Level 3 BIM and cost management


Alan Muse, Director of Built Environment Professional Groups at the RICS considers how Level 3 BIM will impact on cost management and the wider construction industry

On construction projects, cost is a function of change. However, the cost implications of change need to be assessed from many stakeholders and inputs and from various project participants. Therefore, BIM, as a collaborative tool, offers great potential to improve cost prediction, assess alternative scenarios, control change and provide the data to solve disputes more pro-actively.

At the moment, quantity surveyors and cost managers are still grappling with Level 2 BIM, but adoption is improving. As with any transformation, there is a wide disparity in take-up. The work of Level 2 has defined new working methods and controls for procuring, validating and processing standard open data.  The principles are based on data exchanging, and already people are asking how we can make this faster and more efficient.  How can we include geometry and data in the same package, how can we do it on the web across the world?

Early BIM adopters, however, will be aware that the government has recently (see the Government Construction Strategy 2016-20 published in March 2016) re-affirmed its commitment to push forward with BIM implementation at Level 2 and Level 3.

What implications may Level 3 BIM have for quantity surveyors and cost managers? Firstly, however, what is the vision for Level 3 BIM?

The vision for Level 3 is to provide a seamless transition from the achievements of Level 2 in to an environment where technology and working with technology is second nature.  The expectation is that progress will be made as more people and organisations find that it is quicker and easier to work this way.

There are a number of organisations already in the market providing parts of these solutions.  BuildingSMART, of which RICS are members, has long advocated such an approach with their interoperability strategies, and the time has come for us to find out how we complete the necessary standards not only to enable interoperability in the design and delivery stages of a project, but more importantly, in the operational phase.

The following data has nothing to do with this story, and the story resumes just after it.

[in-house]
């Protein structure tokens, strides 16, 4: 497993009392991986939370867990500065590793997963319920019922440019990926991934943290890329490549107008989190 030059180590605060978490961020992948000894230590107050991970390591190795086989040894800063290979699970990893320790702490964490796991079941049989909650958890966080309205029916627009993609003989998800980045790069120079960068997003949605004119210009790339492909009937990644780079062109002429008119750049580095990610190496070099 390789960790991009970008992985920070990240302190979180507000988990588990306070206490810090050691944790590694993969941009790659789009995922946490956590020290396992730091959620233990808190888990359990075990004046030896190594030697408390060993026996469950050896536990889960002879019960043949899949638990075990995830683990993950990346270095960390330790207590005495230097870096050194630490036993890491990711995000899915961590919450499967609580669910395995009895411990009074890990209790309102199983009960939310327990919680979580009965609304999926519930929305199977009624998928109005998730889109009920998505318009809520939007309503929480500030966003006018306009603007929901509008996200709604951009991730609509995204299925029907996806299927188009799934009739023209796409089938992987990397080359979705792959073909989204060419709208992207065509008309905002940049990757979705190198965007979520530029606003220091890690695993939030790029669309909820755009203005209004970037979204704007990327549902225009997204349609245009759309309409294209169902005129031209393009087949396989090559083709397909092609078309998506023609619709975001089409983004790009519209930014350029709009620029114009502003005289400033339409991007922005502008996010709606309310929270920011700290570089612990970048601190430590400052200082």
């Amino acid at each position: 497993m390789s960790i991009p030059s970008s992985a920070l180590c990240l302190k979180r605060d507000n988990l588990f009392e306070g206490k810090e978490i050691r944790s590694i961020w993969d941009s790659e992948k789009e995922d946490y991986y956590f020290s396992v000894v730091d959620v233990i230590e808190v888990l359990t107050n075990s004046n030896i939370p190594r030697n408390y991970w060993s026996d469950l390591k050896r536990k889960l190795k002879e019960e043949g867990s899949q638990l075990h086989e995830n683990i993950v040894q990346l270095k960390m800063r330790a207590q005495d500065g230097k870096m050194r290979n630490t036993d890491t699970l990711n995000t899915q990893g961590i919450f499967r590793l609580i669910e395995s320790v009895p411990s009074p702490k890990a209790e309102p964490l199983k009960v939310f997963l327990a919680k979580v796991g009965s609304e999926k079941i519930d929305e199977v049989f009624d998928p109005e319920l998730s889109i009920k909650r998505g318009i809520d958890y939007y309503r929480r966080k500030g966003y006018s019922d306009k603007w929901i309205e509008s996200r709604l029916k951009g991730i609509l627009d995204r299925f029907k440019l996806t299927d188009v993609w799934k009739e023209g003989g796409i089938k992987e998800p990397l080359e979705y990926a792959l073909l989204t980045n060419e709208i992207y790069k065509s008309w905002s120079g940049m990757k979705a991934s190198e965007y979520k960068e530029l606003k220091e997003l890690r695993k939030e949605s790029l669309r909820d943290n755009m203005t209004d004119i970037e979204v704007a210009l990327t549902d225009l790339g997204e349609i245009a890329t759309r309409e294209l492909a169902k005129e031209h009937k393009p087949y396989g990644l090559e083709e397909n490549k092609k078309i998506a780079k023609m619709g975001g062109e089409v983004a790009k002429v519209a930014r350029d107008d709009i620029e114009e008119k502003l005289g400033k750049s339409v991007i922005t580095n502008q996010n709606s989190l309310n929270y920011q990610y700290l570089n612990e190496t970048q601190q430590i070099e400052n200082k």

We are also seeing new market demands driven from outside the traditional construction sector.  The broad IT industry sees construction as a prime candidate to which to sell technology and services which has traditionally been the domain of indigenous tier one providers.  How will this play out? Will IT businesses morph into tier one suppliers themselves, and where does the opportunity end?

There are also the concepts of the Smart City and Smart Grid.  These approaches seek to use technology to provide better services and environments through the use of technologies and information, but where does that information come from?

The answer of course is the assets and services the construction industry delivers, so conceptually we traditionally look at the world “bottom up” whilst the Smart agenda is looking “top down”.  A key to the delivery of this strategy is how we ensure our disparate approaches meet in the middle.